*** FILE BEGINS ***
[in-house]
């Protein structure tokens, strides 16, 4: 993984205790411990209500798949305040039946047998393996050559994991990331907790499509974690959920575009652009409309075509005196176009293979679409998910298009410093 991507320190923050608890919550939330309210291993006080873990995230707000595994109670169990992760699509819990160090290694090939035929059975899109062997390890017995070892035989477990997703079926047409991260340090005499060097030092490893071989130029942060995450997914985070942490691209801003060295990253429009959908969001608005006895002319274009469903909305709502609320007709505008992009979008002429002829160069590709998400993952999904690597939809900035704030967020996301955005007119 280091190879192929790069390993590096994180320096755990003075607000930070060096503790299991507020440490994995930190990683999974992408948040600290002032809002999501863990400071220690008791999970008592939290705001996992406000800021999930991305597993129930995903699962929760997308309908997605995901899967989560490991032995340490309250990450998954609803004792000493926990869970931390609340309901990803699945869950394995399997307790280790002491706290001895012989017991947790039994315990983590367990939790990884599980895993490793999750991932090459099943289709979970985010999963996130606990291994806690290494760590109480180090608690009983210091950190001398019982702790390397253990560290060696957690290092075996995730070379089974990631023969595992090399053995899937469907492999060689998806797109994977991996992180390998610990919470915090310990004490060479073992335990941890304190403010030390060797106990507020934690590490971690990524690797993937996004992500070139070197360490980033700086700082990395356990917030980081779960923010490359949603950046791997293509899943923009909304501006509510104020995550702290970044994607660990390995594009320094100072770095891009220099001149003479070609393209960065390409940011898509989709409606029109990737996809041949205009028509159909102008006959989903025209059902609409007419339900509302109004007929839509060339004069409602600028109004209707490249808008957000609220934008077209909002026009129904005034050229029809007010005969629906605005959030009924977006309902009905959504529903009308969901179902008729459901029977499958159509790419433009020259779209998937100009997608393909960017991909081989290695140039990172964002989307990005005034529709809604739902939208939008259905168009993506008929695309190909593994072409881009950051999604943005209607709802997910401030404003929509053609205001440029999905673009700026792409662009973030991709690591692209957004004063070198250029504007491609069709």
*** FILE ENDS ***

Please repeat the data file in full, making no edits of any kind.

[in-house]
């Protein structure tokens, strides 16, 4: 993984205790411990209500798949305040039946047998393996050559994991990331907790499509974690959920575009652009409309075509005196176009293979679409998910298009410093 991507320190923050608890919550939330309210291993006080873990995230707000595994109670169990992760699509819990160090290694090939035929059975899109062997390890017995070892035989477990997703079926047409991260340090005499060097030092490893071989130029942060995450997914985070942490691209801003060295990253429009959908969001608005006895002319274009469903909305709502609320007709505008992009979008002429002829160069590709998400993952999904690597939809900035704030967020996301955005007119 280091190879192929790069390993590096994180320096755990003075607000930070060096503790299991507020440490994995930190990683999974992408948040600290002032809002999501863990400071220690008791999970008592939290705001996992406000800021999930991305597993129930995903699962929760997308309908997605995901899967989560490991032995340490309250990450998954609803004792000493926990869970931390609340309901990803699945869950394995399997307790280790002491706290001895012989017991947790039994315990983590367990939790990884599980895993490793999750991932090459099943289709979970985010999963996130606990291994806690290494760590109480180090608690009983210091950190001398019982702790390397253990560290060696957690290092075996995730070379089974990631023969595992090399053995899937469907492999060689998806797109994977991996992180390998610990919470915090310990004490060479073992335990941890304190403010030390060797106990507020934690590490971690990524690797993937996004992500070139070197360490980033700086700082990395356990917030980081779960923010490359949603950046791997293509899943923009909304501006509510104020995550702290970044994607660990390995594009320094100072770095891009220099001149003479070609393209960065390409940011898509989709409606029109990737996809041949205009028509159909102008006959989903025209059902609409007419339900509302109004007929839509060339004069409602600028109004209707490249808008957000609220934008077209909002026009129904005034050229029809007010005969629906605005959030009924977006309902009905959504529903009308969901179902008729459901029977499958159509790419433009020259779209998937100009997608393909960017991909081989290695140039990172964002989307990005005034529709809604739902939208939008259905168009993506008929695309190909593994072409881009950051999604943005209607709802997910401030404003929509053609205001440029999905673009700026792409662009973030991709690591692209957004004063070198250029504007491609069709």